Talk Pants and help keep your child safe from abuse.

The Underwear rule is a simple way that parents can keep their children safe from abuse. We know that talking about your child private parts can be difficult, but you can have simple conversations without using scary words such as sex.

The NSPCC campaign supports you to have these conversations by using the word PANTS.

PANTS stands for;

Privates are Private explain to your child that parts of their body covered by underwear is private.  No one should ask your child to touch or look at parts of their body that is covered by underwear.
If anyone tries to touch their private part, tell the child to say NO and to tell an adult they trust about what has happened.
In some situation, people such as family members at bath time, or Doctors or Nurses  – may need to touch your child’s private parts. Explain that this is ok but those people should always explain why and ask your child if it is ok.

Always remember your body belongs to you. Let your child know their body belongs to them and no one else.
It can be helpful to talk about  the difference between a Good touch and a Bad touch;
Good Touch – is comforting like a hug or a kiss from someone you love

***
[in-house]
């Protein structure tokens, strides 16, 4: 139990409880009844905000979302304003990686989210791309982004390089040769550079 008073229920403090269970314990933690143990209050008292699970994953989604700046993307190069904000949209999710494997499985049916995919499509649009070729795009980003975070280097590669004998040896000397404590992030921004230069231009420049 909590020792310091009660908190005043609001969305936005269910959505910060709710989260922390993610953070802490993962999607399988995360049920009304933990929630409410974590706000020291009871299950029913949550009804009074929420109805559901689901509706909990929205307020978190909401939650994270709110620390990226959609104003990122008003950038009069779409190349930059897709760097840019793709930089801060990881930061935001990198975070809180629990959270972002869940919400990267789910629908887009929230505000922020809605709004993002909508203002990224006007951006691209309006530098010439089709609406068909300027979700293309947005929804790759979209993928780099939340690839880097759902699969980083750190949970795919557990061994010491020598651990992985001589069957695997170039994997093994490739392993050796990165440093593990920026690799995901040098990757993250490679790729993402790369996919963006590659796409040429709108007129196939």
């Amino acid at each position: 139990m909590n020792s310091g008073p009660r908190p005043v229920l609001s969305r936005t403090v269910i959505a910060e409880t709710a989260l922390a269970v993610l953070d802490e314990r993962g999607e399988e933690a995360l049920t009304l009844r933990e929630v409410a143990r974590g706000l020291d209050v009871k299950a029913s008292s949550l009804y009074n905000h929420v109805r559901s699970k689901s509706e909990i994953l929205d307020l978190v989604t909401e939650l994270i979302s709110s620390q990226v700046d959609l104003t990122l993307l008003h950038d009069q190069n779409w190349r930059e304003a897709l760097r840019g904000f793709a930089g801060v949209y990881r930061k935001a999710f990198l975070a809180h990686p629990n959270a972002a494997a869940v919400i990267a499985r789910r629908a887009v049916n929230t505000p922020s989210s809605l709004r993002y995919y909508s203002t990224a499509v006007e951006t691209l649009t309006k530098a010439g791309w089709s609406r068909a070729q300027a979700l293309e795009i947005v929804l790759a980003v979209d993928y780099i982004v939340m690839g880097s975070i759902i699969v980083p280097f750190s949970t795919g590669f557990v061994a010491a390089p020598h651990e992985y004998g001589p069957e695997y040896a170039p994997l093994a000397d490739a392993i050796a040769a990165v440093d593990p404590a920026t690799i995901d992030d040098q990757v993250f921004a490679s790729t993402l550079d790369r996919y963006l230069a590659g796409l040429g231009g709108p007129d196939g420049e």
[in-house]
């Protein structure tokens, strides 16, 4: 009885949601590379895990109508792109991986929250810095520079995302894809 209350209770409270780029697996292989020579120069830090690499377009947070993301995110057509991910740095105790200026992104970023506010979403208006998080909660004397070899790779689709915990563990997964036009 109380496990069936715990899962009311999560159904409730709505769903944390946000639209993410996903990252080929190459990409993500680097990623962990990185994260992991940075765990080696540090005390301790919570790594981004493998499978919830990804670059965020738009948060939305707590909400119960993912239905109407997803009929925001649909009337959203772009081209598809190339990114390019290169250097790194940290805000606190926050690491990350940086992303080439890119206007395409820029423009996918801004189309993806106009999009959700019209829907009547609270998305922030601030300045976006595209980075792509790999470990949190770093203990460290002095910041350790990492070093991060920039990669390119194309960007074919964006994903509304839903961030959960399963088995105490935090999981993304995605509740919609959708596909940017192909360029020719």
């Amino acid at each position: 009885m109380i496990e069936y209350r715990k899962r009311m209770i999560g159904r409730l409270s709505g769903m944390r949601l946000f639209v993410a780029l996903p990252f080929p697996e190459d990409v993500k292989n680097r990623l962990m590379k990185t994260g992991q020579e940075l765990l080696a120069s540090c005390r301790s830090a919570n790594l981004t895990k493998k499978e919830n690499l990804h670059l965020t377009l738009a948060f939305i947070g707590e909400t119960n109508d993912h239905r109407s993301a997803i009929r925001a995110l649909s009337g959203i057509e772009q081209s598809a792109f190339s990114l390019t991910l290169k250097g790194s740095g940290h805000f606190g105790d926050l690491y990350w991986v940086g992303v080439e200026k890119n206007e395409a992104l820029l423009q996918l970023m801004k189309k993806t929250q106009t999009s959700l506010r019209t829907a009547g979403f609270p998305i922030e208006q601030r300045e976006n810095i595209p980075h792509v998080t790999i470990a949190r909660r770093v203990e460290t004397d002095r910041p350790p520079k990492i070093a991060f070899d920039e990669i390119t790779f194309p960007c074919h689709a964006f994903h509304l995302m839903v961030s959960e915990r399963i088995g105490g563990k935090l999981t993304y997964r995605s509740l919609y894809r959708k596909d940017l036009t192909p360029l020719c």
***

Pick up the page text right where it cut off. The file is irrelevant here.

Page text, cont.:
Bad Touch – is being touched in a way that makes you feel uncomfortable.

No one has the right to make them do anything that makes them feel uncomfortable. And if anyone tries they them they have the right to say no.  This might be a good time to remind your child they can talk to you anytime about anything that worries or upsets them.

No means No make sure that your child understands that they have the right to say “no” to unwanted touch – even to a family member or someone they love.  This shows that they are in control of their bodies and their feelings should be respected.  If a child feels comfortable saying no to their family they are more likely to say no to others.

Talk about secrets that bother them – your child needs to speak up about a secret that is bothering them and confident that saying something won’t get them into trouble.  To help them feel clear and comfortable about what to share and when, explain the difference between good and bad secrets.

Bad secrets

  • Make you feel uneasy , worries, sad or frightened
  • May be asked in exchange for something
  • bad secrets don’t have an end

Good secrets

  • Can be nice things like surprise parties and presents
  • Will usually be shared in the end


Speak up someone can help – tell your child that if they ever feel sad, anxious, frightened they should talk to an adult they trust.  A trusted adult doesn’t have to be a family member ; a teacher, an aunty/uncle, grandparent a friend parent or Childline.